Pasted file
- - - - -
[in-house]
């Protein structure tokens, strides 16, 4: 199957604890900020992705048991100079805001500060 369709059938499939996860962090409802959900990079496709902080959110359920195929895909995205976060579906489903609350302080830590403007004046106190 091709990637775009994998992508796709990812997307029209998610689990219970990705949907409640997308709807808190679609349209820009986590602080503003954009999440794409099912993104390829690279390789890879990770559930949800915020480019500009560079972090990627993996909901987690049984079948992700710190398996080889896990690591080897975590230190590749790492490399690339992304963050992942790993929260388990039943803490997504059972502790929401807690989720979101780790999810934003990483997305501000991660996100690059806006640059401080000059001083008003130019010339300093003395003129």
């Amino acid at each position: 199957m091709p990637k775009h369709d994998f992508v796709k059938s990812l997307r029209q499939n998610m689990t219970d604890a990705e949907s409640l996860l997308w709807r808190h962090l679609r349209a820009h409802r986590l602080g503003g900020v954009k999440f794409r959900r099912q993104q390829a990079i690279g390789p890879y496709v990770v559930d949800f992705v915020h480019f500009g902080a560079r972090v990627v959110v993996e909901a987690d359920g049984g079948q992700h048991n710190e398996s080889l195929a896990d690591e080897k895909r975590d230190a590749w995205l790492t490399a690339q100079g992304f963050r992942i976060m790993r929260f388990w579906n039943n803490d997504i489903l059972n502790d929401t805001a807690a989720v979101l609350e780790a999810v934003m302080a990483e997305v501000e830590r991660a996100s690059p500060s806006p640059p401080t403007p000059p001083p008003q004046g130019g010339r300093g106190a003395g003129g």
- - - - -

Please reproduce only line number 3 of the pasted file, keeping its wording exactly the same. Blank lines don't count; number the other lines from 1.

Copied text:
């Amino acid at each position: 199957m091709p990637k775009h369709d994998f992508v796709k059938s990812l997307r029209q499939n998610m689990t219970d604890a990705e949907s409640l996860l997308w709807r808190h962090l679609r349209a820009h409802r986590l602080g503003g900020v954009k999440f794409r959900r099912q993104q390829a990079i690279g390789p890879y496709v990770v559930d949800f992705v915020h480019f500009g902080a560079r972090v990627v959110v993996e909901a987690d359920g049984g079948q992700h048991n710190e398996s080889l195929a896990d690591e080897k895909r975590d230190a590749w995205l790492t490399a690339q100079g992304f963050r992942i976060m790993r929260f388990w579906n039943n803490d997504i489903l059972n502790d929401t805001a807690a989720v979101l609350e780790a999810v934003m302080a990483e997305v501000e830590r991660a996100s690059p500060s806006p640059p401080t403007p000059p001083p008003q004046g130019g010339r300093g106190a003395g003129g």